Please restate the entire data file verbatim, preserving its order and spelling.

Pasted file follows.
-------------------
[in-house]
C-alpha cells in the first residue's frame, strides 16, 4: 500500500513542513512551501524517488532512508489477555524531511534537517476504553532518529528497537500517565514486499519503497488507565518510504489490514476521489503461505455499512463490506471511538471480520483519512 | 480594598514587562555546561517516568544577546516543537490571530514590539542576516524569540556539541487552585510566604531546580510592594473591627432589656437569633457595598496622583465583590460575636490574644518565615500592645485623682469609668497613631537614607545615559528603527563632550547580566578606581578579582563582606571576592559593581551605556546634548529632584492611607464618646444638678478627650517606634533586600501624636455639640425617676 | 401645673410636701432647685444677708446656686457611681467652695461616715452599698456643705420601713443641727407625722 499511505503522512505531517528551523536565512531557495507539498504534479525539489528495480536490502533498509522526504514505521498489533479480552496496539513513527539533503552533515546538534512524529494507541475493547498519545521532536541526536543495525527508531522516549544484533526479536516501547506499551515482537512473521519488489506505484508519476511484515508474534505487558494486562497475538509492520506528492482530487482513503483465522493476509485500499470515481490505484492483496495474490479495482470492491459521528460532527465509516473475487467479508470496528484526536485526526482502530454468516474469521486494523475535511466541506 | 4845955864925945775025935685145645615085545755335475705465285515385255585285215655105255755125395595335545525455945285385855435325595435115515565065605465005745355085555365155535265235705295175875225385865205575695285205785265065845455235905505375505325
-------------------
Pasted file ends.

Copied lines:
[in-house]
C-alpha cells in the first residue's frame, strides 16, 4: 500500500513542513512551501524517488532512508489477555524531511534537517476504553532518529528497537500517565514486499519503497488507565518510504489490514476521489503461505455499512463490506471511538471480520483519512 | 480594598514587562555546561517516568544577546516543537490571530514590539542576516524569540556539541487552585510566604531546580510592594473591627432589656437569633457595598496622583465583590460575636490574644518565615500592645485623682469609668497613631537614607545615559528603527563632550547580566578606581578579582563582606571576592559593581551605556546634548529632584492611607464618646444638678478627650517606634533586600501624636455639640425617676 | 401645673410636701432647685444677708446656686457611681467652695461616715452599698456643705420601713443641727407625722 499511505503522512505531517528551523536565512531557495507539498504534479525539489528495480536490502533498509522526504514505521498489533479480552496496539513513527539533503552533515546538534512524529494507541475493547498519545521532536541526536543495525527508531522516549544484533526479536516501547506499551515482537512473521519488489506505484508519476511484515508474534505487558494486562497475538509492520506528492482530487482513503483465522493476509485500499470515481490505484492483496495474490479495482470492491459521528460532527465509516473475487467479508470496528484526536485526526482502530454468516474469521486494523475535511466541506 | 4845955864925945775025935685145645615085545755335475705465285515385255585285215655105255755125395595335545525455945285385855435325595435115515565065605465005745355085555365155535265235705295175875225385865205575695285205785265065845455235905505375505325